International Awayday With Murph – Ireland Vs Wales

Posted on March 31, 2007 
Filed Under Articles By Murph

Another in my occasional series of away days following Ireland;

Up before the crack of dawn for the drive to Holyhead to catch the fast ferry, I dumped the car in the long stay car park and waited for the bus to the terminal. The number of red shirts and strange language told me that the ferry would be full of Welshmen, most of them seemed to be related and from Wrexham.

I don’t normally wear colours but out came my Ireland scarf to show that the ROI were represented on the HSS Explorer, ‘the biggest and fastest ferry in the world’ as the lady on the tannoy system kept saying. Green, white and gold stood out among all that red and I was getting a few glances from the red hoards. ‘Alright Paddy?’ someone said and that was that, they all headed for the bars… it was only 8 AM!

The Irish Sea was flat and the journey passed. The noise from the boyo’s was getting louder as the consumption of Guinness and Magners increased. At customs the laconic Garda asked ‘Nationalities please?’ Welsh was the answer from most of them, except one bloke who wasn’t paying attention and said ‘British’. All his mates stopped and slagged him off!

I was looking forward to my visit to Croke Park as I hadn’t been there for a few years and to see a soccer match, not to be confused with ‘football’ which is what is normally played there along with Hurling. I am an Ireland season ticket holder or ‘block booker’ as it is called over here.

My cousin, Dublin Bluenose, picked me up and after dumping his car. We were in the Lord Mayors pub in Swords, downing our first beers of the day while we waited for our mates to come and we booked a taxi for the trip to Croke. The Welshmen would be on their tenth pint by now, I thought!

As I can’t go to the Slovakia game on Wednesday, I sold my ticket to a mate for face value, 50 Euro and that would fund our beer for an hour or two.

We decided to have a beer in the Prison Officers club and were met by a load of Cardiff fans in there, where our Blues badges didn’t go unnoticed and we chatted to the merry Welshmen.

This pub is next to Fagans Pub, it won’t mean much to you, except that it’s Bertie Aherns (the Prime Ministers) local and he can be found in there on a regular basis or in the curry house opposite or failing that in his office over the road.

A few beers later and it was onward to the huge edifice that is Croke Park. Three tiered on three sides and the open terrace, Hill 16, where the away fans were housed and temporary seats erected for the day. The Hill will be covered eventually but, will still retain the terraces for GAA games, as it is made from the rubble from the Easter rising of 1916 and has a special meaning for Irishmen and Dubliners in particular.

The view from my seat was truly spectacular, although the pitch was made to look very small as GAA games are played on much bigger playing surface and there was about 10 yards between the white lines and the stands.

After rousing anthems I looked around and saw many members of the Midlands Ireland supporters club, including one eejit wearing a Vile scarf, the Midlands branch is one of the biggest Ireland supporters club and attracts allsorts I suppose. The unwritten rule is that no club shirts or colours are on show, everyone supports the national team. I also saw a number of mates from Digbeth.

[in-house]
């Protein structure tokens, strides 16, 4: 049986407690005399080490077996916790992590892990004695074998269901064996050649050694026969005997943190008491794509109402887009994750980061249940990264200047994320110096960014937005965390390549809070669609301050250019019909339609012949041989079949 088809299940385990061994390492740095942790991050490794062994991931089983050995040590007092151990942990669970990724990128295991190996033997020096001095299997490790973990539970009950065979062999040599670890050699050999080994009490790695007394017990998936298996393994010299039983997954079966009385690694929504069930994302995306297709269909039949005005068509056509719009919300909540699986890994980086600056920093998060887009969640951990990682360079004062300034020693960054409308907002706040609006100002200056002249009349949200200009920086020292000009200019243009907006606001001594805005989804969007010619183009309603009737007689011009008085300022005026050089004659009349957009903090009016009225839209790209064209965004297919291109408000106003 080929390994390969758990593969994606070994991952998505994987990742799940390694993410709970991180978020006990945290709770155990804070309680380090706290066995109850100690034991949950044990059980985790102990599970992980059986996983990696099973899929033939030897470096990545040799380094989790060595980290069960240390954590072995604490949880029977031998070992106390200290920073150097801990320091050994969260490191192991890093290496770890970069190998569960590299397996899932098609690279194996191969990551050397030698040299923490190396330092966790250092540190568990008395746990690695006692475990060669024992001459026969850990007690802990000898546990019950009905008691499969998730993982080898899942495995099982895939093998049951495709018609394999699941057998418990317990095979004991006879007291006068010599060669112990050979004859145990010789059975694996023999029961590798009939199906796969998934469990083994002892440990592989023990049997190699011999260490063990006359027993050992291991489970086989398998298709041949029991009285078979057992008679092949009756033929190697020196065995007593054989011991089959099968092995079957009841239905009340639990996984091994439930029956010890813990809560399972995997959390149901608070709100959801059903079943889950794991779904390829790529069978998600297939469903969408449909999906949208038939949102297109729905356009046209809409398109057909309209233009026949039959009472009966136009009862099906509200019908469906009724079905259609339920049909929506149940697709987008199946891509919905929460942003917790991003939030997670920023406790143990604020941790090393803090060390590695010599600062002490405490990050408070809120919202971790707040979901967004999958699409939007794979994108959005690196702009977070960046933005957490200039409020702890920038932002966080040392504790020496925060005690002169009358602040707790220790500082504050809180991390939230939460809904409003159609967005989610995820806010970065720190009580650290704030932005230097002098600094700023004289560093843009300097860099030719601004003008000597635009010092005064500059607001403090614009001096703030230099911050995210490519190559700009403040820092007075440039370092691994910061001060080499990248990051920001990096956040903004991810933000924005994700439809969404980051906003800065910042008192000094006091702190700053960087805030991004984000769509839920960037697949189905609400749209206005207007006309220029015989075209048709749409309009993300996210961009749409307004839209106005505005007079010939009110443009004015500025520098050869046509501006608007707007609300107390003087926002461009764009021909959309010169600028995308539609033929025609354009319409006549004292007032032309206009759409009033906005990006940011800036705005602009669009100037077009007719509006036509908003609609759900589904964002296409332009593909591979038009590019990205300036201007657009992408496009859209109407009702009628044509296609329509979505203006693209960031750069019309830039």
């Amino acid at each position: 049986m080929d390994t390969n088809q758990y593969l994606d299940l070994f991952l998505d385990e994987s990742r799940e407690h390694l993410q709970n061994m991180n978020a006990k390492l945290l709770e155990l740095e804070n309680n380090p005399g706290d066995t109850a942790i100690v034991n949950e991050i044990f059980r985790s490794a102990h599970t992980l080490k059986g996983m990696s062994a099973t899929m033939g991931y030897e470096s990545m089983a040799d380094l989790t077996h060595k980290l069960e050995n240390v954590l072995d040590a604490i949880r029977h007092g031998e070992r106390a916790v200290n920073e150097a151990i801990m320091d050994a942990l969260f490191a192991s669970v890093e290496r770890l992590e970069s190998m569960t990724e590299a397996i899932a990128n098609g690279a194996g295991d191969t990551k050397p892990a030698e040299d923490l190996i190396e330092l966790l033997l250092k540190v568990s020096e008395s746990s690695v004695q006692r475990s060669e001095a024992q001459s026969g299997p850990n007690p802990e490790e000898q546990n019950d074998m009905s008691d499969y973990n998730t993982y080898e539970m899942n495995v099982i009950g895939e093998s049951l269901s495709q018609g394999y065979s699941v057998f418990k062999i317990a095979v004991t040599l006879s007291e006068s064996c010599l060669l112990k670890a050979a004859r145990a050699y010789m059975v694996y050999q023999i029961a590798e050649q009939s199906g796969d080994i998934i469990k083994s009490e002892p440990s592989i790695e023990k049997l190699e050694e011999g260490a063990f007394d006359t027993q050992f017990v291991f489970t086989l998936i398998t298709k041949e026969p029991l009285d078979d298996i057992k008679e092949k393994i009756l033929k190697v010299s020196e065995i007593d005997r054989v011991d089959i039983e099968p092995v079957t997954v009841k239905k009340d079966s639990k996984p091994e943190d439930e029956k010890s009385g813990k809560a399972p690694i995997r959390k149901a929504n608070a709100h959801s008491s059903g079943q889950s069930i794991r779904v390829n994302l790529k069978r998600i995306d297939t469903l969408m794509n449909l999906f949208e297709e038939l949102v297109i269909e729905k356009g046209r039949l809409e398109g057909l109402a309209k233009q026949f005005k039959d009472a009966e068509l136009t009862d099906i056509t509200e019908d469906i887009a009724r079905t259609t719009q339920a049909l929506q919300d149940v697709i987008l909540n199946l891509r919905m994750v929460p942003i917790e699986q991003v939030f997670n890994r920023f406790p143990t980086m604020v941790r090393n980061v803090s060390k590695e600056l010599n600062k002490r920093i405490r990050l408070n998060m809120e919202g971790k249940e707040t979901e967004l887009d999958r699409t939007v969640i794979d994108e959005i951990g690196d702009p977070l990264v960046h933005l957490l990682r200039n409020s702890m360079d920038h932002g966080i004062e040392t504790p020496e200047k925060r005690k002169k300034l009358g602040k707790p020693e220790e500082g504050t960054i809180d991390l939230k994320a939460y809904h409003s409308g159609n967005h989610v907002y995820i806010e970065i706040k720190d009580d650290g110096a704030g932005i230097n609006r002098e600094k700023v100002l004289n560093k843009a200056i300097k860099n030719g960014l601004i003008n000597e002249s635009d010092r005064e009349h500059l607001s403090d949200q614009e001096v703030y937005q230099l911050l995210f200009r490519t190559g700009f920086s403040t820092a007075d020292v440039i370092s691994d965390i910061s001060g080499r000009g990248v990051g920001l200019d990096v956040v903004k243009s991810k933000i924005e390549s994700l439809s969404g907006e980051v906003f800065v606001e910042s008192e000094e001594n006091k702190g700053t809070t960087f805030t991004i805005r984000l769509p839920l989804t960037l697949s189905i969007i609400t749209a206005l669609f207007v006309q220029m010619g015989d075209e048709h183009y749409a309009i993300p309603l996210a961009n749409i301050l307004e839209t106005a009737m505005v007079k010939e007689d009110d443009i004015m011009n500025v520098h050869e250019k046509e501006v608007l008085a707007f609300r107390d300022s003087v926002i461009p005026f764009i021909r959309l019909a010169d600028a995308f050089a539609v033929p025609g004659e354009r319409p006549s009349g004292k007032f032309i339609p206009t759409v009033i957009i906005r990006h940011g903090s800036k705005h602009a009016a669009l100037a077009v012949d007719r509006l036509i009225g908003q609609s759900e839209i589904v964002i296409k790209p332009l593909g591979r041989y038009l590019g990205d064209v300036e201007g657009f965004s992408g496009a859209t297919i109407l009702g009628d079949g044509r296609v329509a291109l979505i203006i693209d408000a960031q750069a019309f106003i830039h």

What can I say about the game? We were slightly better than Wales and they were rubbish, yep, that about covers the 90 minutes of football. One thing, although it was sunny, in the stands the sun never shines and I was bloody freezing, again. But not as cold as the West Bromich Albion game.

There were over 72,000 at the game and unusually, a Garda helicopter hovered over the away end. I didn’t see any trouble, just the roads thronged with fans trying to get away from the ground for a beer. Although there had been rumours in the Irish press of an arranged ‘meet’ between the Soul Crew and Zulus! Everyone kept asking me about it and I said I knew nothing about it at all, just some strange rumour I suppose.

After the game we headed for the Goose Pub and more beer, this time in the company of Stephen Kelly’s dad and his mates. We had a great chat and they are all coming over for the Southampton game and a tour of Digbeth. No one noticed that England were on the TV and big screen, people only paid attention at half time when the listened to the ‘talking heads’ having a go at England and McClaren. Everyone cheered when they found out that ‘The North’ had won.

The boys from County Dublin, headed back to Swords and another beer and that was that, a few hours kip and back on the ferry!

No red shirts on show from the Welsh but, plenty of red eyes, from the look of it they had spent all night in Temple Bar where no self respecting Irishman would drink.

Hundreds of Welsh turned up late and delayed the ferry by half an hour, lost tickets, carrying beer glasses, at the wrong ferry port etc… your typical international away trip. Most of this lot seemed to be Cardiff fans and were a bit leary.

The sea was a little bit choppy and many of the lads were turning the colour of my scarf. It didn’t stop them drinking though! On arrival in Holyhead, I picked up the car and I was back in the ‘shire by 5.15, dog tired and sipping a cold beer (or two) before heading to bed.

So, just like a Blues awayday, good company, a mighty craic, crap football and home for a beer.

KRO and ‘Come on the boys in Green’ (and I don’t mean the sea sick Welshmen!)


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